When I was writing for the daily paper he wrote me saying I was putting too much emphasis on energy development and if you read what I wrote about their theory I never said one word about that. I invited them to come to Grand Forks for a public discussion. They said yes and then cancelled but said they would come “soon”. That was four or five years ago and today when I try to contact them I never get a response from them.

Like the photographer from National Geographic who also got it wrong, I am not going to write about their errors, at least now, but someday soon I will. It is, as I repeat my favorite phrase Econ 101. It demonstrates again the problem of journalism. People writing about subjects they don’t know anything, or at least enough, about.

This posting in many ways is repetitive of others I have made. This simply provides more data to describe why the northern plains are part of the worlds bread basket. And of all the areas of the world that call themselves that we more than most, have the right to do so.

Sitting in an office reading statistics leaves you with one impression of a state, but drive across that state where there are a lot of acres of a particular crop and you may have a different impression of the state.

Drive across North Dakota and you say this is a wheat state, and oil in the northwest, but drive across Minnesota and you understand the difference because of the corn base and also how dairy makes Minnesota different from North Dakota. The predominance of corn is another thing, especially in the southern half.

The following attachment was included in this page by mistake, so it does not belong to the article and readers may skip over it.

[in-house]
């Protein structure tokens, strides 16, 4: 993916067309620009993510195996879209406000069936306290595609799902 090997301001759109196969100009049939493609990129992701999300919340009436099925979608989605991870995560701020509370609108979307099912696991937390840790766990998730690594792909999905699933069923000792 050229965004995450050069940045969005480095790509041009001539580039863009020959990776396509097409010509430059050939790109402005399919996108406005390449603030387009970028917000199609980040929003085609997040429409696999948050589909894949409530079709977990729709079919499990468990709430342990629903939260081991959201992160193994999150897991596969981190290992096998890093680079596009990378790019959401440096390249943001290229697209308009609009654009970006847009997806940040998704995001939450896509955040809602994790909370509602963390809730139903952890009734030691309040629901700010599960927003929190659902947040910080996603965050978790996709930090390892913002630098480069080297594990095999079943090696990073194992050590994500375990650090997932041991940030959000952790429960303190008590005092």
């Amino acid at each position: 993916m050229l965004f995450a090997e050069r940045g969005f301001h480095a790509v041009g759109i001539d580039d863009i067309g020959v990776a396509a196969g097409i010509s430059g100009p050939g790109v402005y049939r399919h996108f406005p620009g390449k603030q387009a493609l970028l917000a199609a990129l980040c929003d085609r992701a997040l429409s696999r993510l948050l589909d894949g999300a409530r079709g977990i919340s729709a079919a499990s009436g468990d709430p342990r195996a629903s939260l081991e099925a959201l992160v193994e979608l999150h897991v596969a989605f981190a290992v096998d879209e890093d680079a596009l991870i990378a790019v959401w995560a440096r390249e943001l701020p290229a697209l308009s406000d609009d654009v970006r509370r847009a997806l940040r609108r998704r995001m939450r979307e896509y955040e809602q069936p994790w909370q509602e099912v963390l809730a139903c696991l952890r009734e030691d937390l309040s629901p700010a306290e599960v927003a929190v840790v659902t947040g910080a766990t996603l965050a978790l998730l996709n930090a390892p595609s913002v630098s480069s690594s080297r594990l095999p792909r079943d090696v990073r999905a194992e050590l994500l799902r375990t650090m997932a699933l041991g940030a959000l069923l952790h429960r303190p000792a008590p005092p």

South Dakota is different again. In terms of acreage it appears to be a 60/40 split between corn and soybeans. As you cross the river it is more a mix of crop with pasture and cattle becoming of great importance.

Montana, again as I mentioned in an earlier posting, is the most unique of the four states I call the northern plains. The eastern one-third to one-half of the state is big rolling farm country, mostly wheat. Then your at the mountains. Fly across Big Sky country from Sea-Tac to MSP. Be sure to get a window seat and what a view of America. You look at all those mountain ranges and between them maybe America at its best. Every little corner of one of those valleys is developed. Where possible there is an irrigation circle, on the hillside a wheat field, and in the wildest parts a pasture. Wish my great-grandfather had listened to that teacher and kept heading west. We are all cowboys in our hearts.

So, here are some more agricultural stats. For those of you who are Plainsmen (and women) while you may not know some of the specifics here you understand what you are going to see. You know the importance of what is here and you know how the makes us what we are. You are those who I am talking about when I talk about the people of the plains, even when we might not agree with one another on every issue.

I would appreciate any questions or comments you have. I always appreciate hearing what you have to say. In my original posting of this column I made a mistake in the way I presented the data for sugarbeets and potatoes. I received an email questioning the way the data appeared and I have now corrected the posting. I also responded thanking him for pointing that out and apologizing, but mostly thanking him for giving me the opportunity to get it right. I meant it when I said it to him, and I mean it when I tell all of you that I appreciate any opportunity to correct my mistakes. Please don’t hesitate to point them out.

Differences of opinion are just that, differences of opinion. However, a mistake is a mistake and will not stand in my columns.